Delta Agriculture™ (Delta Ag) estimates it is the largest full-service provider of hemp in the United States. They aim to provide Fortune 500 companies with sustainable raw goods while focusing on the carbon negative properties of industrial hemp. The company’s clever new tagline, “Powering the Carbon Negative Future,” is more than just words and truly speaks to the vision behind their recently launched rebrand.
This is the core philosophy on which the company is building its brand and business.
Building from the Supply Chain Up
The founders of Delta Ag are supply chain experts. They saw the emergence of industrial hemp as an opportunity to build a supply chain from scratch — one more efficient and environmentally sustainable than any other. “Those opportunities come along very rarely, if ever at all,” says Nick Strawn, Chief Operating Officer, “and we saw that as an exciting challenge, especially given the industry’s significant potential for growth.”
The management team has extensive experience in the oil and gas and manufacturing sectors, specifically in developing and strengthening supply chains. They began investing in cannabis, focusing on developing a proprietary processing technology and associated intellectual property to build upon. They pursued CBD, as it was the immediate opportunity, but have had their eyes fixed on the long-term viability of industrial hemp fiber and grain from the beginning.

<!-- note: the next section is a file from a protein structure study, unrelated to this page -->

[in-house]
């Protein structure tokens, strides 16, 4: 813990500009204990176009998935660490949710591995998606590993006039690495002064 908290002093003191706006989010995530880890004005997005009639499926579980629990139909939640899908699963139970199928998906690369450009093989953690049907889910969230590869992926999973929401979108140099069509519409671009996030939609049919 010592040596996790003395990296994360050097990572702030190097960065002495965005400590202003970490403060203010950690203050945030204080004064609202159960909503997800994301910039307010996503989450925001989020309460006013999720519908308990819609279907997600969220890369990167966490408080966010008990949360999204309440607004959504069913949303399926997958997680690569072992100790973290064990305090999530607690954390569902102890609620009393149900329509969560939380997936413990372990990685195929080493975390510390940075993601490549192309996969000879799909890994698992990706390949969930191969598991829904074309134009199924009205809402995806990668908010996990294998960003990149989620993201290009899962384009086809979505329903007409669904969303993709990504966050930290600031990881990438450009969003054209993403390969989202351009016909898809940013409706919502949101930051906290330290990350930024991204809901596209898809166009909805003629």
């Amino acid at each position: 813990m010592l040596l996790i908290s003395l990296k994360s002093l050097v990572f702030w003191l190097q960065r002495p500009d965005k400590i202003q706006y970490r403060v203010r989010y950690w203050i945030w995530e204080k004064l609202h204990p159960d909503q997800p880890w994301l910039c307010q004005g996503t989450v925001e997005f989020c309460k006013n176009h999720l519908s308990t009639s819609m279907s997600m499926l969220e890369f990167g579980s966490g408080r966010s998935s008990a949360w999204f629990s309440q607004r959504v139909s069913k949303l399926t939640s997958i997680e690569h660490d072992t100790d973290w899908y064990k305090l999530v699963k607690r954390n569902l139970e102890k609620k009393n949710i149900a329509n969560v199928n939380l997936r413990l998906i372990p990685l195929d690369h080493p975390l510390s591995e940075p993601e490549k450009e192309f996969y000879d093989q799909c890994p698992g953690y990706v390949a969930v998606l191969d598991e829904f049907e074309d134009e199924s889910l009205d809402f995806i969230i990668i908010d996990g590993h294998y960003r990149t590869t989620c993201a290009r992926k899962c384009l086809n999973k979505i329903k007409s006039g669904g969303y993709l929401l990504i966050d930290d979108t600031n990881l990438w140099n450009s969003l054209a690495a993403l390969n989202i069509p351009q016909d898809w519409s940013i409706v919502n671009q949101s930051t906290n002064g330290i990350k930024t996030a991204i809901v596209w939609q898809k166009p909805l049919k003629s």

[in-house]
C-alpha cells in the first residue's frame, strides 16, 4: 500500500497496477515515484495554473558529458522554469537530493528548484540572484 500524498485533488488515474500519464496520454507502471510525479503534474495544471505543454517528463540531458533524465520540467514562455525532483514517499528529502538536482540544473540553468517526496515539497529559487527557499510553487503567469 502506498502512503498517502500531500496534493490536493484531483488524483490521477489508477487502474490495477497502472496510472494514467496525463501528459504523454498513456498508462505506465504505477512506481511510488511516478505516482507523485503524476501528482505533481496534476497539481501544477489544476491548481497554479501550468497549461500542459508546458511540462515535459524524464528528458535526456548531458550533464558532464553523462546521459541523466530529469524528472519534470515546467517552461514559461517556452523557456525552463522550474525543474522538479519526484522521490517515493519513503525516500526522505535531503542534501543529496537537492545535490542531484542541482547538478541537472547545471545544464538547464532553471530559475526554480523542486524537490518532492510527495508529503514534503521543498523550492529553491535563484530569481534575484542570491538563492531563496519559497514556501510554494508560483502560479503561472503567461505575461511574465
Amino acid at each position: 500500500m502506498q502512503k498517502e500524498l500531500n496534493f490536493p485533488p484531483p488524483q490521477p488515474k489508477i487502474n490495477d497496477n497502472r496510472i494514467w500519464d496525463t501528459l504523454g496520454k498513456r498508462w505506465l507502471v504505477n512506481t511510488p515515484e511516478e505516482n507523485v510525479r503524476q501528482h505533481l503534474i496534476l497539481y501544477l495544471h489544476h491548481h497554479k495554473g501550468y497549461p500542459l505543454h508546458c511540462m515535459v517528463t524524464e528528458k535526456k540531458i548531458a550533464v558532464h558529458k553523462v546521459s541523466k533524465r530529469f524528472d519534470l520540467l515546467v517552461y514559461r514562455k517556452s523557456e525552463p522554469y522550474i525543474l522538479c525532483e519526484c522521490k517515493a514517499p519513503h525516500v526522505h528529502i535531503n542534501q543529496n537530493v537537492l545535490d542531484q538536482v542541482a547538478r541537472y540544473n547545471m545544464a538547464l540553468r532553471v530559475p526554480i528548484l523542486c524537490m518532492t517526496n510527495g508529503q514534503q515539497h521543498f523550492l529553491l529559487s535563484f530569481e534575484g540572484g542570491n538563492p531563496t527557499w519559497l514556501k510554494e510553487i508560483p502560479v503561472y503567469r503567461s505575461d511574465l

“We see hemp as a strong revenue stream because you can truly utilize the whole plant, thereby minimizing waste and costs,” added Graham Owens, President. “It is advantageous for everyone from farmer to product manufacturer to consumer.”
Many, both inside and outside the industry, treat hemp as a boutique crop. But from the beginning, Delta Ag sought to change that perception by scaling their operations with a big-ag commodity approach never before attempted within the industry. That is one of the many reasons the company chose to join the National Industrial Hemp Council (NIHC): The shared vision of jointly enacting the change needed to responsibly grow and sustain the U.S. hemp industry.
“We recently joined NIHC because we share similar philosophical values, and felt that together, as partners, we have the ability to influence change at the highest regulatory levels,” says Owens. “We see the impact NIHC has already made, and we want to be a part of that process.”
“We see opportunity in large industrial applications, but at the moment, the industry is fractured,” says Strawn. “We have managed to bring together a vibrant supply chain in a relatively short amount of time, up and down the marketplace, similar to what we did for oil and gas. While we initially focused on monetizing the flower, our sights are set on utilizing the whole plant and expanding our fiber and grain production.”
Delta Ag sought to change that perception by scaling their operations with a big-ag commodity approach never before attempted within the industry. That is one of the many reasons the company chose to join the NIHC: The shared vision of jointly enacting the change needed to responsibly grow and sustain the U.S. hemp industry.
Empowering Business Model